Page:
Pembrolizumab + SOX may benefit stomach cancer patients
The combination of the monoclonal antibody pembrolizumab and a chemotherapy (CT) regimen consisting of S-1 plus oxaliplatin (SOX) showed encouraging efficacy and manageable safety as first-line treatment in patients with advanced gastric/gastroesophageal junction (G/GEJ) cancer, according to the cohort 1 results of the Japanese KEYNOTE-659* study.
“Although survival in [this patient group] has improved in recent years, prognosis is still poor … [F]urther improvements … are clearly needed,” said the researchers, citing trastuzumab as the only agent that has shown significant overall survival benefit to date in this patient setting. [Lancet 2010;376:687-697]
This phase IIb study evaluated pembrolizumab 200 mg + SOX** in 54 patients with advanced PD-L1-positive, HER2-negative G/GEJ tumours. Pembrolizumab was administered first as a 30-minute IV infusion Q3W, followed sequentially by oxaliplatin then S-1. Median follow-up was 10.1 months. [Eur J Cancer 2020;129:97-106]
As per blinded independent central review, objective response rate (ORR) and disease control rate were 72 percent and 96 percent, respectively. “[A majority of the patients] experienced a decrease from baseline in the sum of their target lesions. [Moreover,] the tumour size decreased compared with the size in the first assessment and continued to decrease over time,” explained the researchers.
Median progression-free survival (PFS) was 9.4 months. Six-month PFS rate was 67 percent.
More than half of participants (57 percent) reported grade ≥3 treatment-related adverse events (TRAEs), the most common being reduced platelet and neutrophil counts, colitis, and adrenal insufficiency. About 30 percent of patients had serious TRAEs. Most patients recovered with appropriate supportive care.
“For the first time, this study demonstrated the efficacy and tolerability of SOX with pembrolizumab [in this setting]. The ORR … and median PFS were … relatively favourable compared with those in previous phase II/III trials of SOX in Japan,” said the researchers. [Ann Oncol 2015;26:141-148; Int J Clin Oncol 2018;23:1084-1089] “[However,] cross trial comparison should be carefully interpreted because of different settings.”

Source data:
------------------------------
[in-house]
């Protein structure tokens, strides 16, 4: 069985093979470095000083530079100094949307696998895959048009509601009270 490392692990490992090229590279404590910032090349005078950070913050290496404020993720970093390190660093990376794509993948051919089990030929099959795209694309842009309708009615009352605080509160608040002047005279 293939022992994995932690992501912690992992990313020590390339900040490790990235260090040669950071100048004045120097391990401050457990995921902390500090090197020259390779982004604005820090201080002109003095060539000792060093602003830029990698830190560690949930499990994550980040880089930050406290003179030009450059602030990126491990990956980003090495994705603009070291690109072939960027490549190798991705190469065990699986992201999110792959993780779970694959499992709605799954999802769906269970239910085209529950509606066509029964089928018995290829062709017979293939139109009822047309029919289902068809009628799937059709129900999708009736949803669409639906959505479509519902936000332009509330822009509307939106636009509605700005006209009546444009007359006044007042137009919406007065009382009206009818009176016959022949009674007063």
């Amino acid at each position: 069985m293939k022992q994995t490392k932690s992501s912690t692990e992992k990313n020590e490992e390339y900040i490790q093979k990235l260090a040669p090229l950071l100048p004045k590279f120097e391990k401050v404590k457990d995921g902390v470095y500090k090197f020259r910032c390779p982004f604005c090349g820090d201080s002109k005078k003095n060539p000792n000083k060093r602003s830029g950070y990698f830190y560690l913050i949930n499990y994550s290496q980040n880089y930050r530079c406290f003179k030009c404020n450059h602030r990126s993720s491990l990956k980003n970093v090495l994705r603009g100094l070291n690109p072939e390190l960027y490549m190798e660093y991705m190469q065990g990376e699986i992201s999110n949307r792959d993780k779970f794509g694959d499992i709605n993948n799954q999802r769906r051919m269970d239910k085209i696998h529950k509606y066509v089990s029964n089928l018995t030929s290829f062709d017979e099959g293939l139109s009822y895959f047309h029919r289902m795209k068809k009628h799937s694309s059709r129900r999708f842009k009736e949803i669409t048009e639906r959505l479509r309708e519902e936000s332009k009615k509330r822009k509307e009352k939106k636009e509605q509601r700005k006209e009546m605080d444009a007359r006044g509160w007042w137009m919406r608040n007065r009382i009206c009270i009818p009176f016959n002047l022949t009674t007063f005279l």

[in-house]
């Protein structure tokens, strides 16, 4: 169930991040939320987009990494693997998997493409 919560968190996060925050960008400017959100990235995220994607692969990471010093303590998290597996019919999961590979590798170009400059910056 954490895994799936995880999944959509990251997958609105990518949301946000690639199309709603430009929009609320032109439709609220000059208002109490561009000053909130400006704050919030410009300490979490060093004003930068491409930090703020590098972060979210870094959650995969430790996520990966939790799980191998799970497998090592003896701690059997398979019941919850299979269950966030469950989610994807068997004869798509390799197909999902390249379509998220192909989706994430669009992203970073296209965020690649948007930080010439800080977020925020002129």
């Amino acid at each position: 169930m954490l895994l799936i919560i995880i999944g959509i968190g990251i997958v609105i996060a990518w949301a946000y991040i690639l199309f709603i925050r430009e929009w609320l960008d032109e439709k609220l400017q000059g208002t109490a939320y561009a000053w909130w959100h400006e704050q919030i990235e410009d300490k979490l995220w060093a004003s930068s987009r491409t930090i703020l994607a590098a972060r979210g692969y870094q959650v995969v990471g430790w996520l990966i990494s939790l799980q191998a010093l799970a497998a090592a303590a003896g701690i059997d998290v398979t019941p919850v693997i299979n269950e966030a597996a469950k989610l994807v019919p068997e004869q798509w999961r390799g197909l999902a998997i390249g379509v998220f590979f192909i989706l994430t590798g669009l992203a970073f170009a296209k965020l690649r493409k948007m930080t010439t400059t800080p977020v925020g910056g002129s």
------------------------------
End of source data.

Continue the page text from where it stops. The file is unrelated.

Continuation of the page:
Moreover, the findings cannot be interpreted as confirmatory given the small study sample and nonrandomized and open-label design, underlined the researchers, hence the need for further evaluation of this novel combination regimen before extrapolating the findings to a wider population.
Targeting the PD-1/PD-L1 pathway
On exploratory subgroup analyses based on PD-L1 combined positive score (CPS) status, ORRs were 74 percent and 71 percent in the respective groups of patients with CPS ≥1 to <10 and CPS ≥10, with no clear association between PD-L1 expression level and efficacy outcomes. “[These findings are] generally consistent with KEYNOTE-062*** … suggesting that the PD-L1 expression level might not be a robust predictive factor for pembrolizumab [+ CT in this setting],” noted the researchers. [J Clin Oncol 2019;37(suppl):LBA4007]
However, studies have identified PD-L1 expression in tumour and immune cells of patients with G/GEJ cancer. [Gastric Cancer 2019;22:69-76; Cancer Med 2018;7:2612-2620] “Therefore, the PD-1/PD-L1 pathway could play a critical role in tumour immune evasion for G/GEJ cancer, making it an attractive target for therapeutic intervention,” they said.
Several studies# are underway to ascertain the efficacy and safety of fluoropyrimidine + oxaliplatin combined with nivolumab or pembrolizumab in this setting, noted the researchers. “[R]esults from these studies [may] clarify the association between PD-L1 expression status and treatment efficacy of CT plus nivolumab or pembrolizumab,” they said.